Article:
Maximum Security’s owner Gary West wants to meet with the stewards to explain why they disqualified his horse from first place in a controversial Kentucky Derby before he decides whether to launch an appeal.
West may not have the chance until Thursday, the next scheduled day of racing at Churchill Downs, to hear the side of the argument from the officials.
“We wanted to have the stewards explain to us what they saw and show us on their video the pictures of exactly what they saw, and they refused to allow us to do that,” West told the Associated Press.
“That was really pretty bush league, because there is no rule that they can’t show the film to the owner and trainer that got disqualified for the first time in the history of the Kentucky Derby other than they aren’t working today, or Monday, or Tuesday or Wednesday.”
The stewards cited a section of the rule that calls for disqualification if “a leading horse or any other horse in a race swerves or is ridden to either side so as to interfere with, intimidate, or impede any other horse or jockey.”
Chief steward Barbara Borden said in a news conference that she and two other stewards interviewed riders and studied video replays of the incident during a 22-minute review after the finish.
They found Maximum Security guilty of interference and awarded the race to 65-1 outsider Country House.
Whatever happens in the interim, it is unlikely Maximum Security will take his chance in the second leg of the American Triple Crown, the Preakness Stakes.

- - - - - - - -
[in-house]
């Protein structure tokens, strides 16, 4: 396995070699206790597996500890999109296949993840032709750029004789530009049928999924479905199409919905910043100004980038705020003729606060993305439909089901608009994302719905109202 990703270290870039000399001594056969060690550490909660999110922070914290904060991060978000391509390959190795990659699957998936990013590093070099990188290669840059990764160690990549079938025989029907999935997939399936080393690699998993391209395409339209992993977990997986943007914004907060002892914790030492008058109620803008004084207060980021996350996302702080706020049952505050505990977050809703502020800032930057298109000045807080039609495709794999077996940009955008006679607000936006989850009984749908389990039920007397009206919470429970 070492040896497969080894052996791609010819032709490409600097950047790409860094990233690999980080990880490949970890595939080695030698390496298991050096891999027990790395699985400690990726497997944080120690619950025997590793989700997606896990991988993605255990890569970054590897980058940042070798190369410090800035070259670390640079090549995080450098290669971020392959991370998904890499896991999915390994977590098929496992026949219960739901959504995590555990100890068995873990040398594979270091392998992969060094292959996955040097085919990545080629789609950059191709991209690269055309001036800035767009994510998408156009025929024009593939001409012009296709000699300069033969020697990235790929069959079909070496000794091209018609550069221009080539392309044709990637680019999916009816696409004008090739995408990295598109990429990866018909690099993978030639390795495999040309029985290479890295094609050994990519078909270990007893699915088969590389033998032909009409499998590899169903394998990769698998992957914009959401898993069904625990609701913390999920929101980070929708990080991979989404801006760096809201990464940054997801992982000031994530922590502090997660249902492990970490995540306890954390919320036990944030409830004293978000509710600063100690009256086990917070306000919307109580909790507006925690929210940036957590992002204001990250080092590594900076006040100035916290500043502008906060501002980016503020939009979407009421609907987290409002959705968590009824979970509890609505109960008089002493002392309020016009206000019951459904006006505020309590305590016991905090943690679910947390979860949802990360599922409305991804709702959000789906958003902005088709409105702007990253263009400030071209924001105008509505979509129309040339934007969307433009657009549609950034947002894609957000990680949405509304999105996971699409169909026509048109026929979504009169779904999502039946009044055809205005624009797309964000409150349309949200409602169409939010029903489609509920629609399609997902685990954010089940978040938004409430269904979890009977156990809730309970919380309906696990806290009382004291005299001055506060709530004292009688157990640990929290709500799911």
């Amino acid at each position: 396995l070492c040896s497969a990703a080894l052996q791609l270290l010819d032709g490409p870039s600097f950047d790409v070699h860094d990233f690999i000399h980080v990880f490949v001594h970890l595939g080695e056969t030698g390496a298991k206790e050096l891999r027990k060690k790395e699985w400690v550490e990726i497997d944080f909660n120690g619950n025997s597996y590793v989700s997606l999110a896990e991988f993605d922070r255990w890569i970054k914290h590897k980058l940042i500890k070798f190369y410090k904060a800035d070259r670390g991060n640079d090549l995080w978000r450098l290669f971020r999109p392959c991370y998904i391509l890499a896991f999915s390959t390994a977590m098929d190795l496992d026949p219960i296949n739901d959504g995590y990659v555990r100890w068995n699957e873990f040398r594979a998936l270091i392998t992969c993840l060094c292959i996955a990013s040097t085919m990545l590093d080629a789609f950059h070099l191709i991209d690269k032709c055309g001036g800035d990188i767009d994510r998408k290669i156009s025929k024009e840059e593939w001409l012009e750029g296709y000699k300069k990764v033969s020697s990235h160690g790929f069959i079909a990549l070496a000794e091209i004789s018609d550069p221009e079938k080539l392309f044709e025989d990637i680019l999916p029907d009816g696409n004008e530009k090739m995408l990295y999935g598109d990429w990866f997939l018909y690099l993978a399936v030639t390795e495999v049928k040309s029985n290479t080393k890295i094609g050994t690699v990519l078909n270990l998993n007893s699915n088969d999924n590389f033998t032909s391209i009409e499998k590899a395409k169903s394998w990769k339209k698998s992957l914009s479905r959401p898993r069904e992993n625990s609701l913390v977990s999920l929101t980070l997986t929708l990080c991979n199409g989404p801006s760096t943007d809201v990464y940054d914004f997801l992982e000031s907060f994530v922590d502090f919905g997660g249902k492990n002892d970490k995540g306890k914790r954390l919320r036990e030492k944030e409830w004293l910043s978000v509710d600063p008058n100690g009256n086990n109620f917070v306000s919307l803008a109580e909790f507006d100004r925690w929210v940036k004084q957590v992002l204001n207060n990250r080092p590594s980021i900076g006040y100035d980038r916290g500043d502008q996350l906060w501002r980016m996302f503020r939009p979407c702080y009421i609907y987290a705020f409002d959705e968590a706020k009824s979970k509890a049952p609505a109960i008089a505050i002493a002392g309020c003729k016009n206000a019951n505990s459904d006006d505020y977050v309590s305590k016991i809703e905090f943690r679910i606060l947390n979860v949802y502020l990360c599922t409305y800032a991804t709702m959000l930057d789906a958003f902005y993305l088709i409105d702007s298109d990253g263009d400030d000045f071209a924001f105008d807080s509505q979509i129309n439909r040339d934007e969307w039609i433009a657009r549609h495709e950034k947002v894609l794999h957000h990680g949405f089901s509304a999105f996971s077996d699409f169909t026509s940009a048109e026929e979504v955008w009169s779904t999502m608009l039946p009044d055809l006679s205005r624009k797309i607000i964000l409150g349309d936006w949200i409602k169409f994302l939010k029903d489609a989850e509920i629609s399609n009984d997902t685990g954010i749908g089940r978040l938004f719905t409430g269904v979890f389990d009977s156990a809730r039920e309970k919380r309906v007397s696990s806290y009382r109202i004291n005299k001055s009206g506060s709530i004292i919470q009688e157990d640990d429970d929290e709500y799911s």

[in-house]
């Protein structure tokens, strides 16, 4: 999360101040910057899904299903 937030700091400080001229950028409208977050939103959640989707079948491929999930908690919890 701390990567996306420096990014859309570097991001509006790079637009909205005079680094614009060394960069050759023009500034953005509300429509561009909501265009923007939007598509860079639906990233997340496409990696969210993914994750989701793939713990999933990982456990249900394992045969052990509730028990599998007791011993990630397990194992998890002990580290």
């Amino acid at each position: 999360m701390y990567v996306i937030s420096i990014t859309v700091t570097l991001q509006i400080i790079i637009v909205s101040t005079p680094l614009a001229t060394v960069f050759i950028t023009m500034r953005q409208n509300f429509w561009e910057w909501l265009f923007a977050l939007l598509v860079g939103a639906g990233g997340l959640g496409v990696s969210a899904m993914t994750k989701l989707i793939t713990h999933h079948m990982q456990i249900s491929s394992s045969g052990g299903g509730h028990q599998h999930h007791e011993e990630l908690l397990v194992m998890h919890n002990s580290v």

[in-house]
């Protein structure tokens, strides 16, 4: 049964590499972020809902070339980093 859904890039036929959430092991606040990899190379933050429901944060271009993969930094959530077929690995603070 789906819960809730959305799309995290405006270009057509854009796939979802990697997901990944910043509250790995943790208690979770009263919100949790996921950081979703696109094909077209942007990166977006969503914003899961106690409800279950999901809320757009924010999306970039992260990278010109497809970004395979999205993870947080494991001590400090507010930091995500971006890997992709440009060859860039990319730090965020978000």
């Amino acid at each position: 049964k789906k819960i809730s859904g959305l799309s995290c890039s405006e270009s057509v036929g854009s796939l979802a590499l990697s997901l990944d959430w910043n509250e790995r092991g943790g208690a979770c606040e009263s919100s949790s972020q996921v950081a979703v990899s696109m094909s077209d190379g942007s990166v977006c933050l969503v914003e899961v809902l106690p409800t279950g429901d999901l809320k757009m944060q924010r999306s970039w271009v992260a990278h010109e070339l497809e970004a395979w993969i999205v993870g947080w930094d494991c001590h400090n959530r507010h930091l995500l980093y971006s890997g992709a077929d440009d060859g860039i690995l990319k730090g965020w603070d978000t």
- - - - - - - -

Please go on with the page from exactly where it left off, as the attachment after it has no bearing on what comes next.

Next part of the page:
West said: “When you’re not going for the Triple Crown, sometimes it doesn’t make sense to wheel the horse back in two weeks.
“If there’s going to be an appeal it will almost certainly be before the Preakness, but appeals historically take some time to sort out. Win, lose or draw, we’re not going to know the outcome of that until probably months, if not years, down the road.”
Country House’s trainer Bill Mott is not overly keen on a crack at the Preakness and would rather wait for the third leg, the Belmont Stakes.
“Now we’re talking about a horse that’s had quite a few races,” Mott told www.bloodhorse.com.
“I think if you run back in the Preakness— maybe you hit the board, maybe you don’t, maybe you win—but it probably compromises his chances a little bit to win the Belmont.
“That’s just looking at it as a trainer and what would be normal. But the Triple Crown is not a normal situation. It never has been. I don’t think they should space anything out anymore.
“I think the challenge of the Triple Crown is that it’s three races close together, and it takes a champion—hey, it takes a Justify—to win those kind of races.”